Published August 31, 2023 | By Lynn Blamires feature writer for My Local Utah
When playing word association games, the word ice cream takes me back to family gatherings as a child. With dinner over on a warm summer’s eve, family and friends gathered around a hand-cranked ice cream freezer. It had to be a White Mountain brand – Dad was sold on the double action paddle that only the White Mountain freezer had.
Hand-cranked Ice Cream Was Worth the Wait
Packed with ice and sprinkled with rock salt, an old burlap bag was doubled over and laid on top. One of us kids sat on top of the burlap to steady the freezer as the crank took more effort to turn in the final stages of the freezing process. The anticipation for the treat grew as the crank got harder to turn. When the time came, the crank stopped, the mechanism was removed, the lid came off, and the first round was dished out. Was it worth the wait? Always!
The Origin of Ice Cream Goes Back to Biblical Times
The origin of this cold treat goes way back in time, but no date has been pinned down. The International Dairy Foods Association (IDFA) reports that “Alexander the Great enjoyed snow and ice flavored with honey and nectar. Biblical references also show that King Solomon was fond of iced drinks during harvesting. During the Roman Empire, Nero Claudius Caesar (54-86 AD) frequently sent runners into the mountains for snow, which was then flavored with fruits and juices.”
Even the Chinese Played a Role
The Public Broadcasting Service (PBS) show, The History Kitchen reports that “The emperors of the Tang Dynasty (618 – 907 AD) are believed to have been the first to eat a frozen milk-like confection. This version was made with cow, goat, or buffalo milk that was heated with flour. Camphor, an aromatic substance harvested from evergreen trees, was added to enhance the texture and flavor. The mixture was then placed into metal tubes and lowered into an ice pool until frozen.” Perhaps Genghis Kahn wouldn’t have been so mean if he had access to ice cream.
The Arabs Were Not to Be Left Out
PBS further reports that “In medieval times, Arabs drank the icy refreshment called sherbet, or sharabt in Arabic. These chilled drinks were often flavored with cherry, pomegranate, or quince.”
The Italians Made the First Ice Cream
“The 17th century saw ice drinks being made into frozen desserts. With the addition of sugar, sorbetto was created or, as we more commonly know it, sorbet.” Antonio Latini in Naples “is credited with being the first person to write down a recipe for sorbetto. He is also responsible for creating a milk-based sorbet, which most culinary historians consider the first official ice cream.”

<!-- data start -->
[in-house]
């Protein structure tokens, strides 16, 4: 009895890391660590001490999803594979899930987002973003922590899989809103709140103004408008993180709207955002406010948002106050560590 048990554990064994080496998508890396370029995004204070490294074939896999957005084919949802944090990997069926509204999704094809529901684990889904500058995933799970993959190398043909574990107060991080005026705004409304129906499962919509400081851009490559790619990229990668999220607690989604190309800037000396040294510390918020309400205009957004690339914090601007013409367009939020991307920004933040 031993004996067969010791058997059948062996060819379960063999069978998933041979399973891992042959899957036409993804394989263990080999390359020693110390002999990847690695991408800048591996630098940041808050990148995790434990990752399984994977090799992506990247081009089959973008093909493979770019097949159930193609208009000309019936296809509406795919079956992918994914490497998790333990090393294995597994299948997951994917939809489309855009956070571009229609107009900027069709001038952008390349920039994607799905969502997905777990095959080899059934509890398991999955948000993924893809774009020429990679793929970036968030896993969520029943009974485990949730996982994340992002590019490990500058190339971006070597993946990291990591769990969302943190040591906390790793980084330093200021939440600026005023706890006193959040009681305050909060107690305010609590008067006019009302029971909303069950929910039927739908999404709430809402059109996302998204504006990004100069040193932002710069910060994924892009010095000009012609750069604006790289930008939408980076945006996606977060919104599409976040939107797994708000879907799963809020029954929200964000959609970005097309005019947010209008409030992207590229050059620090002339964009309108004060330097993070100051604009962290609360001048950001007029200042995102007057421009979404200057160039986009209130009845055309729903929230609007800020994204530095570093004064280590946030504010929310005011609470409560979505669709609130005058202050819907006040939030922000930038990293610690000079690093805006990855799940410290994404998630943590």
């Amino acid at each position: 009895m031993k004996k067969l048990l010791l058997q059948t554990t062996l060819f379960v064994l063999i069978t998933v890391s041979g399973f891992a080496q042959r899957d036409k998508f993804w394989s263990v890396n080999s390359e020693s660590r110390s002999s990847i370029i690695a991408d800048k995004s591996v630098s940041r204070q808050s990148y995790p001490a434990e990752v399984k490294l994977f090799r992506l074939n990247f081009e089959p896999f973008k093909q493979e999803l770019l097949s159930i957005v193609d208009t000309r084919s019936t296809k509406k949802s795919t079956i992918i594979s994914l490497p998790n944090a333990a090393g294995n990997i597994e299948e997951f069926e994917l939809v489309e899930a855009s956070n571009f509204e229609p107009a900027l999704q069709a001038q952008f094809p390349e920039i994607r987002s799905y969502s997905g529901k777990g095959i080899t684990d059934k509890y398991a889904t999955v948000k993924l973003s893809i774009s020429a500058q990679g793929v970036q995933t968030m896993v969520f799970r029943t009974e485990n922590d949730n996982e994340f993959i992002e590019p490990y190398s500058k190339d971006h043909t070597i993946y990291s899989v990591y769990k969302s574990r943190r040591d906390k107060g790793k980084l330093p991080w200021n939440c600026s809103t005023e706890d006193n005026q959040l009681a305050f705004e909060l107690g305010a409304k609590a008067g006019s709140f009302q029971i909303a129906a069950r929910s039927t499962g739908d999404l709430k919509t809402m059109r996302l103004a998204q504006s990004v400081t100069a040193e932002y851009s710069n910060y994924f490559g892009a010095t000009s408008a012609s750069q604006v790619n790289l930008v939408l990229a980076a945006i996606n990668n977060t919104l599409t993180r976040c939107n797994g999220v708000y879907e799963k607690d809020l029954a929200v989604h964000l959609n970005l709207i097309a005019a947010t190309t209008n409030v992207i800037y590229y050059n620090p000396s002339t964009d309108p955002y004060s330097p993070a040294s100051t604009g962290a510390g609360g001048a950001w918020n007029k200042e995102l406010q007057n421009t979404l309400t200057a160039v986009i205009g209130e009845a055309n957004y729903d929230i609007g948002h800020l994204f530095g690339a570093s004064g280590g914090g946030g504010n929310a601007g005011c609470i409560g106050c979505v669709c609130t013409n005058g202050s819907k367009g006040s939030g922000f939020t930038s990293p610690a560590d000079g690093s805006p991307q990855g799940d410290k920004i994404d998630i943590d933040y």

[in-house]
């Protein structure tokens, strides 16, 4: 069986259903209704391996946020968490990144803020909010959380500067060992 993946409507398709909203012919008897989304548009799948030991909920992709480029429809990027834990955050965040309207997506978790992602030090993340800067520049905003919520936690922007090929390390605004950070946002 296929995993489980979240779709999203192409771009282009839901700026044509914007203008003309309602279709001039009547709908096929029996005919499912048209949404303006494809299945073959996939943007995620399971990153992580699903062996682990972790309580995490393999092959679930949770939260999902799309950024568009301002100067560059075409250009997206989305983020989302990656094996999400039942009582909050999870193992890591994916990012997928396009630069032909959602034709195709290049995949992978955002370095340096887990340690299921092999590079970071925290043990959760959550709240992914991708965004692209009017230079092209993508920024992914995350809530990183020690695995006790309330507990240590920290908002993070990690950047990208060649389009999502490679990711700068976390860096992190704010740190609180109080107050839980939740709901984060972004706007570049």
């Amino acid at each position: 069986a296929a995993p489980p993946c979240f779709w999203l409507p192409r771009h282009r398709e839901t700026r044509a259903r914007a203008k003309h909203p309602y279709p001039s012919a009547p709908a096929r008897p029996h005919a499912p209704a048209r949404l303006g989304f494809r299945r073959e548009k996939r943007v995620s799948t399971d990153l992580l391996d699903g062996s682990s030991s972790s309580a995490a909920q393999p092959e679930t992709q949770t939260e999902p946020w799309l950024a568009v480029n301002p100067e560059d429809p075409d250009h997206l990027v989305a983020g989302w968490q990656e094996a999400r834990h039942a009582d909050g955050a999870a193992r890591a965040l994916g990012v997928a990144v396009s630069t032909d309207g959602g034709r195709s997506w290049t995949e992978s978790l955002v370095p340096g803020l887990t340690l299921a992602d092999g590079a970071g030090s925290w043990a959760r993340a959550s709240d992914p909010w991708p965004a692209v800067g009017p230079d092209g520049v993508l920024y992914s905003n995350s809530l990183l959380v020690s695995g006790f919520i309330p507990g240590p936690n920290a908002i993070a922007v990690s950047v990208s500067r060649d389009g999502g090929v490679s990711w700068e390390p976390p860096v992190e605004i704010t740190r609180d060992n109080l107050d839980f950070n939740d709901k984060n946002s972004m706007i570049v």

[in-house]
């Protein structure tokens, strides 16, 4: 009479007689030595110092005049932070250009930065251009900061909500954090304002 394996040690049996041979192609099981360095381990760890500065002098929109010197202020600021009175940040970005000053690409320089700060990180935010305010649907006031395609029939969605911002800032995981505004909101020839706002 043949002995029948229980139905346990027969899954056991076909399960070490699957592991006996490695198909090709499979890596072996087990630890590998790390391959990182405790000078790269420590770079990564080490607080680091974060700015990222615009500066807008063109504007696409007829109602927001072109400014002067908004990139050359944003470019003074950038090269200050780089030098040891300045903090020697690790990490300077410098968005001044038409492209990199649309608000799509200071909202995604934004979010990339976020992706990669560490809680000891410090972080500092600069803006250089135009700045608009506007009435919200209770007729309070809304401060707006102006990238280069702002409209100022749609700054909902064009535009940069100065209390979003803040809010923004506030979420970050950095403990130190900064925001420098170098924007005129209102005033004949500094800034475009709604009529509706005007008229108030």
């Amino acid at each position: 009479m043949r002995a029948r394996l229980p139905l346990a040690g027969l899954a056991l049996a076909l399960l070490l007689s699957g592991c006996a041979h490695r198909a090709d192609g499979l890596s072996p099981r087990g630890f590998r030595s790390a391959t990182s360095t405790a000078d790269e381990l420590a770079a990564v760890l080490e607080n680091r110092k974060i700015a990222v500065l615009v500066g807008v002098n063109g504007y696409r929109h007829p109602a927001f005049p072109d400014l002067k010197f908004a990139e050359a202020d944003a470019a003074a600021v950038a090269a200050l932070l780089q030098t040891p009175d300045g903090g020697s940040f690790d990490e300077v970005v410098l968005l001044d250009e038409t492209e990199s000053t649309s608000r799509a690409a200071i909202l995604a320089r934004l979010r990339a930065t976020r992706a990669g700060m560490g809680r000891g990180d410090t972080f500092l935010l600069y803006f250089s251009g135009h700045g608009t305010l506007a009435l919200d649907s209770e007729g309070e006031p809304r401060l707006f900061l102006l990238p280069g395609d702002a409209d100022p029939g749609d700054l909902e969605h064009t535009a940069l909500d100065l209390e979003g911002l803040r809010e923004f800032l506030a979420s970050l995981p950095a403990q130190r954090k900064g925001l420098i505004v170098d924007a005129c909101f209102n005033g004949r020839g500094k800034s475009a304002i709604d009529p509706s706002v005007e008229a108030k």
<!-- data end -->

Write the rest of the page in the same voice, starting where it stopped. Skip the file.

Italian Gelato was Introduced in Paris
In 1686, a Sicilian named Francesco Procopio dei Coltelli opened the first café in Paris, Il Procope. It was frequented by such nobles as Benjamin Franklin, Victor Hugo, and Napoleon. Francesco introduced gelato, the Italian version of sorbet in small egg-shaped porcelain bowls. He became the Father of Italian Gelato.
European Settlers Brought Ice Cream to America
It is thought that European settlers brought ice cream to America in the early 1700s. Several books on confectionary had recipes for ice cream.
The First Ice Cream Parlor
The first ice cream parlor opened in New York in 1790, the same year that President George Washington was said to have spent $200 to satisfy his craving for this frozen dessert. The Jeffersons and the Lincolns were also big fans.
The Ice Cream Freezer Is Patented
On September 9, 1843, Nancy M. Johnson of Philadelphia got her “artificial freezer” patented, containing a tub, cylinder, lid, dasher, and crank. This design is still widely used today.
The First Ice Cream Factory
IDFA reports that manufacturing ice cream commercially didn’t become an industry until the 1800s when insulated ice houses were invented. Jacob Fussell, a Baltimore milk dealer, opened the first ice cream factory.
Production increased because of technological innovations. Due to ongoing advances, today’s total frozen dairy annual production in the United States is more than 6.4 billion pounds. PBS indicated that nine percent of all dairy production is devoted to the variety of ice cream treats we enjoy today.
The American Soda Fountain Shop
The wide availability of ice cream in the late 19th century led to new creations. In 1874, the American soda fountain shop and the profession of the “soda jerk” emerged with the invention of the ice cream soda. In response to religious criticism for eating “sinfully” rich ice cream sodas on Sundays, ice cream merchants left out the carbonated water and invented the ice cream “Sunday” in the late 1890s. The name was changed to “sundae” to remove any connection with the Sabbath.
Ice Cream Became a Morale Booster in World War II
During World War II, ice cream became a morale booster for the troops and the U.S. Armed Forces became the world’s largest ice cream manufacturer. It had become so popular that it became an American symbol. It was banned by Mussolini for that very reason.
When dairy rationing ended, America celebrated the victory with ice cream. IDFA reported that in 1946 Americans consumed over 20 quarts of ice cream per person.
The Demise of the Ice Cream Parlors and Soda Fountains
In the years that followed, ice cream was sold prepackaged in supermarkets. This caused a loss of interest in ice cream parlors and soda fountains which began to disappear. Now specialty ice cream stores selling unique ice cream creations are becoming hugely popular. These gourmet ice cream parlors are attracting those who remember how much they enjoyed those happy days.
A Piece of Americana
That brings me back to those days when I was sitting on that burlap bag on top of the freezer to help hold it steady. While it was being cranked, I was impatiently waiting for it a chance to taste a delicious bowlful. That family gathering around the hand-cranked ice cream freezer is a true piece of Americana.